contentment are the relative trivialities–payment of salaries and conveyance
in time, for instance, and the industry’s performance-linked reward system, to
quite a great extent.
The last factor, however, has undergone a slight change in the last month or
so, with the slowdown affecting salary hikes, especially in companies like
Infosys technologies, Pentamedia and Pentasoft, where large hikes have been the
norm rather than the exception.
Employee feedback, however, seems to deny this trend. Barring employees at
Mahindra-British Telecom, hardly any others appeared to be happy with their
salaries. IBM Global employees said their salaries were lower than industry
standards, though that did not affect employee motivation much. And Wipro
Technologies’ employees rated their salaries as "average", adding that
their stated importance was high, but the real impact on employee motivation was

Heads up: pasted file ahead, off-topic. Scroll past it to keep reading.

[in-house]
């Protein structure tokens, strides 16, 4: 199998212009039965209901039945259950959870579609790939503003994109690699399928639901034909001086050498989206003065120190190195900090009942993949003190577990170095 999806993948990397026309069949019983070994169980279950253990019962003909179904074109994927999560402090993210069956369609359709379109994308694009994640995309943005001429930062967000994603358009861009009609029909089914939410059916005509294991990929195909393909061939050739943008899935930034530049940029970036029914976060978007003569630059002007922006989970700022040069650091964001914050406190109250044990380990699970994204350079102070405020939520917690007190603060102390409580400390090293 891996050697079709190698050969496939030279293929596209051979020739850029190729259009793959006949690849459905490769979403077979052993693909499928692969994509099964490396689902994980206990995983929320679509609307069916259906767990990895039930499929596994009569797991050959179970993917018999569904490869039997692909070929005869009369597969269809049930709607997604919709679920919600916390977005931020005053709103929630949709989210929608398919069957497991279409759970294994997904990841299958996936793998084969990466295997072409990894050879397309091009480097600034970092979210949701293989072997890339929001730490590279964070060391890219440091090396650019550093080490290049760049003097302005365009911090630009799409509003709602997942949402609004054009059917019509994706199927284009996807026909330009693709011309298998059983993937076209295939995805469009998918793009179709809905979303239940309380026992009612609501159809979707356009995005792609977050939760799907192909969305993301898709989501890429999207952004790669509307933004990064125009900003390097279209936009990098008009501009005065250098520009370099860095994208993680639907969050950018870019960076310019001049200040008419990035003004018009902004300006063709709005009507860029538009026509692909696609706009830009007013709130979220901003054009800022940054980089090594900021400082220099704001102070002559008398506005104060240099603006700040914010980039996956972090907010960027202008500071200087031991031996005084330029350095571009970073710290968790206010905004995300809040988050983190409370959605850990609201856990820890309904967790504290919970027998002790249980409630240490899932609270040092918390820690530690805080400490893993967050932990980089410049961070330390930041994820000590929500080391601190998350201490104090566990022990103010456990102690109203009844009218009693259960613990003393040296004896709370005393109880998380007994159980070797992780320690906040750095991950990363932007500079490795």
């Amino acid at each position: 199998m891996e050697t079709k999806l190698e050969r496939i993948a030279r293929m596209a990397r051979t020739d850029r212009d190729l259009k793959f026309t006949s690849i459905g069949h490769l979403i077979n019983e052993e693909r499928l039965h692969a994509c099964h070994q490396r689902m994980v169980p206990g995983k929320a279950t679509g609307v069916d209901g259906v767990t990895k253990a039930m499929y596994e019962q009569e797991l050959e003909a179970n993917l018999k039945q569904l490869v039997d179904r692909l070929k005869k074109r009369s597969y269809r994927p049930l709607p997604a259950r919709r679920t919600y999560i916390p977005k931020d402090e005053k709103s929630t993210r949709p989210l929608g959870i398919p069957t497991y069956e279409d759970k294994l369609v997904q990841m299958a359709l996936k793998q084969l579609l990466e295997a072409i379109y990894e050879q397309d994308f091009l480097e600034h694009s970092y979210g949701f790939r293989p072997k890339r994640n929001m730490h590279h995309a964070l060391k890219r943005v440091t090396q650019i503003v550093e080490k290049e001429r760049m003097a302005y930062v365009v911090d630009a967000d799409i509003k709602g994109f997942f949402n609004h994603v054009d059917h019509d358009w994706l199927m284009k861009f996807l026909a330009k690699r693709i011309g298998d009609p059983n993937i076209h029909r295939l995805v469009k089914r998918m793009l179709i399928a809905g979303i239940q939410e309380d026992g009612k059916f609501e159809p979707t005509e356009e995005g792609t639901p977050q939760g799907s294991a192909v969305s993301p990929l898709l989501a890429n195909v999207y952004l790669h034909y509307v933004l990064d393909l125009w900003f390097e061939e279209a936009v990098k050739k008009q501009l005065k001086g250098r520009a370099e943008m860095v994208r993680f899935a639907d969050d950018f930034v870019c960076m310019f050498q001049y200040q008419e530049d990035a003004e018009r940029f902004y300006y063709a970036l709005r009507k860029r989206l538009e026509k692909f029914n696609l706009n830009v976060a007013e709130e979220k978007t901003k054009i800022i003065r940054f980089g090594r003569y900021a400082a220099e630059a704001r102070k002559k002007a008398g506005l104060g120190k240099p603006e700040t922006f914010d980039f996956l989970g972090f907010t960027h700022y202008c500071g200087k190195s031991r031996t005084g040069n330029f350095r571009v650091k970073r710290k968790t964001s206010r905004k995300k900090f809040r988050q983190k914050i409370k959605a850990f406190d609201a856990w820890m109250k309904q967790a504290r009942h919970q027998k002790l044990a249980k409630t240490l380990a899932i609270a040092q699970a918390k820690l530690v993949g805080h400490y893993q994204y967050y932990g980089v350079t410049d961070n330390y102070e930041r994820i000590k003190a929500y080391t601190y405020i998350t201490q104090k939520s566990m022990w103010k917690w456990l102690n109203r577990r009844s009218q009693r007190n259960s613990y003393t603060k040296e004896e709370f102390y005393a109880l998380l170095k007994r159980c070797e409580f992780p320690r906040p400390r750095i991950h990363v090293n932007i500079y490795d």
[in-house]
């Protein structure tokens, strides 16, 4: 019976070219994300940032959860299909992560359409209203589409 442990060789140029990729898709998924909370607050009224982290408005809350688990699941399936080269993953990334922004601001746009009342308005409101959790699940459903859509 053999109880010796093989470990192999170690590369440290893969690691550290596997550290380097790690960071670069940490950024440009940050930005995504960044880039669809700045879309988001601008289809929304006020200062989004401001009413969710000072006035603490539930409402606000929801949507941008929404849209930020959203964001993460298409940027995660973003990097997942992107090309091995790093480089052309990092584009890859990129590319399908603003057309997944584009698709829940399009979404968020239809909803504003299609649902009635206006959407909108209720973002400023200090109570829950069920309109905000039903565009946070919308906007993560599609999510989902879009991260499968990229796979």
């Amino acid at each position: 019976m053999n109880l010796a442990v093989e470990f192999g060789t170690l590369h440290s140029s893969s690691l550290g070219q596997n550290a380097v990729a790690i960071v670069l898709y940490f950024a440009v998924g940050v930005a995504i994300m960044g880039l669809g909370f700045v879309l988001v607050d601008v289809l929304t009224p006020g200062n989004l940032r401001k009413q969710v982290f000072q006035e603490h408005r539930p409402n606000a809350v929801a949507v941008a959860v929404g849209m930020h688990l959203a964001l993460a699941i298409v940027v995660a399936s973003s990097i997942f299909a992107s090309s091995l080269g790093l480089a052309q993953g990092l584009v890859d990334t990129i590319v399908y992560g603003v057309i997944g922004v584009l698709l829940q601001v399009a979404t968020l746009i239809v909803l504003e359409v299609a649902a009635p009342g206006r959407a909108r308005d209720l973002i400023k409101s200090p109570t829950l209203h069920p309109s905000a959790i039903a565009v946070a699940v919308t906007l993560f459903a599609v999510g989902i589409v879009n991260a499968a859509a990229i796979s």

insignificant. It was, of course, technology that kept people here going.
|Compensation and HR Services|
Industry wide, this is a hygiene factor: people in software companies expect
that some basic facilities will naturally be there. Well, sometimes they aren’t!
Pretty much like compensation, the industry performs well on the trivialities:
clean and aesthetic workplace, easy access to tea and coffee, quality of office
equipment and availability of office boys. The surprise and the trouble spots
are the more crucial facilities–or the lack of them.
Systems and procedures for project management and execution–the bread and
butter factors–are rated "average", as is the availability of
facilities like libraries and the availability of reference materials. But what
employees complain most bitterly about is the lack of high-speed Internet
There were some company-specific surprises here though. Facilities emerged as
motivators in three companies–IBM, IIS Infotech and I-flex. Of these, IBM and
I-flex were rated highly on their facilities. While, its employees rated Infosys–spoken
about, written about and with a large investment of time and money on facilities–"average"
on this count!